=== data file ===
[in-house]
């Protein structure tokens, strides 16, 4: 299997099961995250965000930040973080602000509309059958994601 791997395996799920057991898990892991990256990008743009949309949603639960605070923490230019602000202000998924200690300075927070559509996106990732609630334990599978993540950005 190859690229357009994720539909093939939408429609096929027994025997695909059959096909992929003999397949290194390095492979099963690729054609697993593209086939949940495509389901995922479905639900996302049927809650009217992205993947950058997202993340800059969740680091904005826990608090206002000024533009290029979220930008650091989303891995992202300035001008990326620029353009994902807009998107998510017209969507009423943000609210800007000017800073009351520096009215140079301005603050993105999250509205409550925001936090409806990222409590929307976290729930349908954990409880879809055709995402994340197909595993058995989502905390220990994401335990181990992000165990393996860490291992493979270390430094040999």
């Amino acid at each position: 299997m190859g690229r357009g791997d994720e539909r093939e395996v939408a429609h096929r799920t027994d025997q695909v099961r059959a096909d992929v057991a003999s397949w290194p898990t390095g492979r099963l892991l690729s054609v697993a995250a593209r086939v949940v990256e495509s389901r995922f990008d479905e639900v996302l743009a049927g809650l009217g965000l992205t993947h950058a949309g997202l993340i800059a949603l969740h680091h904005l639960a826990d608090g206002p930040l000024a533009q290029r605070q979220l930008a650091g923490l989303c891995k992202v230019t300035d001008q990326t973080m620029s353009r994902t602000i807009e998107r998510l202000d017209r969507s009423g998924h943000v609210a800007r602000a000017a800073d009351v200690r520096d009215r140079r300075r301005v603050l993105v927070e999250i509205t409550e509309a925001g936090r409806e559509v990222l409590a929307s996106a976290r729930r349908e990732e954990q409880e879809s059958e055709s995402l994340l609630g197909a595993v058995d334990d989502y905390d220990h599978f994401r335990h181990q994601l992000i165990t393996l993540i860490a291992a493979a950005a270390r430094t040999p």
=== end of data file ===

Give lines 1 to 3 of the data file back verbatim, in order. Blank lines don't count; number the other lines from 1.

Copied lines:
[in-house]
């Protein structure tokens, strides 16, 4: 299997099961995250965000930040973080602000509309059958994601 791997395996799920057991898990892991990256990008743009949309949603639960605070923490230019602000202000998924200690300075927070559509996106990732609630334990599978993540950005 190859690229357009994720539909093939939408429609096929027994025997695909059959096909992929003999397949290194390095492979099963690729054609697993593209086939949940495509389901995922479905639900996302049927809650009217992205993947950058997202993340800059969740680091904005826990608090206002000024533009290029979220930008650091989303891995992202300035001008990326620029353009994902807009998107998510017209969507009423943000609210800007000017800073009351520096009215140079301005603050993105999250509205409550925001936090409806990222409590929307976290729930349908954990409880879809055709995402994340197909595993058995989502905390220990994401335990181990992000165990393996860490291992493979270390430094040999």
């Amino acid at each position: 299997m190859g690229r357009g791997d994720e539909r093939e395996v939408a429609h096929r799920t027994d025997q695909v099961r059959a096909d992929v057991a003999s397949w290194p898990t390095g492979r099963l892991l690729s054609v697993a995250a593209r086939v949940v990256e495509s389901r995922f990008d479905e639900v996302l743009a049927g809650l009217g965000l992205t993947h950058a949309g997202l993340i800059a949603l969740h680091h904005l639960a826990d608090g206002p930040l000024a533009q290029r605070q979220l930008a650091g923490l989303c891995k992202v230019t300035d001008q990326t973080m620029s353009r994902t602000i807009e998107r998510l202000d017209r969507s009423g998924h943000v609210a800007r602000a000017a800073d009351v200690r520096d009215r140079r300075r301005v603050l993105v927070e999250i509205t409550e509309a925001g936090r409806e559509v990222l409590a929307s996106a976290r729930r349908e990732e954990q409880e879809s059958e055709s995402l994340l609630g197909a595993v058995d334990d989502y905390d220990h599978f994401r335990h181990q994601l992000i165990t393996l993540i860490a291992a493979a950005a270390r430094t040999p």